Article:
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John Calipari drops ball while questioning Kentucky's player protest of Capitol violence

Jason Owens
·4-min read
Kentucky head coach John Calipari instructs his team during a timeout in an NCAA college basketball game against Georgia in Lexington, Ky., Tuesday, Jan 21, 2020. Kentucky won 89-79. (AP Photo/James Crisp)
John Calipari questioned the timing of his players' protest of the U.S. Capitol attack. (AP Photo/James Crisp)

John Calipari has meticulously honed his reputation as a players’ coach.

A recruiting titan, he has rebuilt the blue-blood Kentucky basketball program in his own image, a haven for five-star talent to compete for championships and — more important — to develop as men and NBA prospects.

That’s the message Calipari sells every chance he gets, and every time there’s a camera around, which is on the regular.

He went dramatically off-message Wednesday while talking about a recent player protest of last week’s violence on Capitol Hill.

Kentucky’s player protest

In the aftermath of last week’s deadly attack on the U.S. Capitol by a mob of supporters of President Donald Trump, Calipari’s players made a statement. They knelt during the national anthem before Saturday’s game against SEC rival Florida.

“It’s a lot of stuff that goes on every day that we knelt for,” forward Keion Brooks said. “The Capitol — that stuff —had a part to play in it, but there are some other things we don’t see that go on every day that are unacceptable, that we want to take a stand against.”

Calipari reluctantly joined them.

“I held my heart, but I did kneel with them because I support the guys,” Calipari explained.

Calipari on protest: ‘Probably not a real good time to do it’

On Wednesday amid mounting political pressure, the Kentucky coach distanced himself from the players' decision to kneel.

“I didn’t know about it until 90 minutes before the game,” Calipari told reporters in a news conference. “We’ve had a talk since then about — you don’t need to speak, you need to have action,” Calipari said. “How do you bring people together? How do you make a difference? Not just how do you make a statement? ...

“They’re 18 years old. They’re learning. These kids are good kids. They’ve got good hearts. This political time, probably not a real good time to do it.”

He went on to reiterate that his players thought it was the right time to protest and repeatedly stated that the protest wasn’t about the military. Which, of course it wasn’t. Even the NFL has long abandoned that facade meant to distract from the real issues at hand.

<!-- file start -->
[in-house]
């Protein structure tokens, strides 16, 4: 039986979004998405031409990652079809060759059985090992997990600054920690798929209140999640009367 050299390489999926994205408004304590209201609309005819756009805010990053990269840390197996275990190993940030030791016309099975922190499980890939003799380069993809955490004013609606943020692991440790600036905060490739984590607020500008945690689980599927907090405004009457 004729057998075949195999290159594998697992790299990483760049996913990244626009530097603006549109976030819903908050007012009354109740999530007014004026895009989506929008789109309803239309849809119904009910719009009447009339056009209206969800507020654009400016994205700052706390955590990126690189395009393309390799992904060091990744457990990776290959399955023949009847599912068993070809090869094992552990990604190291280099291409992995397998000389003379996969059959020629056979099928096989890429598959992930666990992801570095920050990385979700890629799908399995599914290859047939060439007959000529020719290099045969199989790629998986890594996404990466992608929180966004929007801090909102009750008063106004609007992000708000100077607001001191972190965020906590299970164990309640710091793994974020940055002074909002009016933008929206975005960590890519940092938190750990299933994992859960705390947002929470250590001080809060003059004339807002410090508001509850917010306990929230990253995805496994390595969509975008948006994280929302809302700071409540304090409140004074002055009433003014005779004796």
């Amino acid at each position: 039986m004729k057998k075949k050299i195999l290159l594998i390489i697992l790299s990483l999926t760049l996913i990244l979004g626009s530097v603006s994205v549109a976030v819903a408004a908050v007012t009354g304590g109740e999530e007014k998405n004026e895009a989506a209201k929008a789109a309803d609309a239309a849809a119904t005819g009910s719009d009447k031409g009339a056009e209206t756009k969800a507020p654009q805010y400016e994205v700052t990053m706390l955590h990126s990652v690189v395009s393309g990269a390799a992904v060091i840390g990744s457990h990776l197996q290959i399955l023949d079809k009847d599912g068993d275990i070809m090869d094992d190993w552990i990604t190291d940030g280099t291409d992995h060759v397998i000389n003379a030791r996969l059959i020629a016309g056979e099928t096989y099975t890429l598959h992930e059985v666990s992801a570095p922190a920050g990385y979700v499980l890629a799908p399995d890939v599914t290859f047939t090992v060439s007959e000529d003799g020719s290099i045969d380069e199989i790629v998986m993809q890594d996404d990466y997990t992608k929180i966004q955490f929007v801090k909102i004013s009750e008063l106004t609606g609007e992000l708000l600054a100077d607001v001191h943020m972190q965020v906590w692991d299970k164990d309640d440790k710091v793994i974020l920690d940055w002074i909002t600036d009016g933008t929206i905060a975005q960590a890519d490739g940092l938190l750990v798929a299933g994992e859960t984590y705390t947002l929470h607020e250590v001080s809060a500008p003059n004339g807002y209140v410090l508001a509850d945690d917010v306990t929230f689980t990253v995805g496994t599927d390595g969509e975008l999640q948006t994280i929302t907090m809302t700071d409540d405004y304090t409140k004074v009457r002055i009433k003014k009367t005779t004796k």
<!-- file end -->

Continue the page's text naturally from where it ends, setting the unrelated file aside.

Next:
So when is a ‘good time to do it?’

Calipari’s stance raises numerous questions. None quite as obvious as: If not now, when exactly is the right time?

Change in this country is often sparked by people expressing their First Amendment right to free speech. Athletes across sports shifted the conversation around social justice and voting rights in 2020, a year that saw a national racial reckoning and the most consequential election of our lifetimes.

Standing up to — or kneeling — in the face of the white supremacy and right-wing extremism on display in Washington last Wednesday takes courage. Especially in a state that runs as politically red as Kentucky.

Kentucky’s group of mostly Black teenaged players put that courage on display on Saturday. Calipari — a 61-year-old white man — has cowered since in the face of political backlash.

Protest met with virulent backlash

The Kentucky basketball protest was met with resentment in some corners of the state.

A small-town sheriff named John Root who described Kentucky as “the Hillbilly State” took to social media to light Kentucky gear on fire and demand that the university “get a real man to lead the cats and a real team.”

Members of the Knox County Fiscal Court in southern Kentucky unanimously signed a resolution calling for Kentucky to defund UK.

“The University of Kentucky receives millions and millions of dollars every year of hardworking Kentucky taxpayers’ money,” Judge Executive Mike Mitchell told the Times-Tribune. “I think they need to be held accountable for their actions if they can’t manage it no better than that.”

UK brass backed players

UK administration, including school president Eli Capilouto and athletic director Mitch Barnhart, saw that backlash and wrote a formal statement supporting their players and their right to protest.

Calipari instead capitulated.

He responded by questioning the timing of his athletes’ actions. He asked why the young men who generate his nearly $9 million annual salary don’t “have action” or “bring people together.” As if bringing people together in the face of racism and violence is the purview of teenagers instead of people with real power.

Like no other major college basketball coach, Calipari has championed himself as a players’ coach who will give young men their best opportunities to succeed in basketball and beyond. He’s done so to the great benefit of almost all involved parties, producing 31 first-round NBA draft picks, a national title and an $86 million contract with UK.

On Wednesday he failed his players. He also failed himself.

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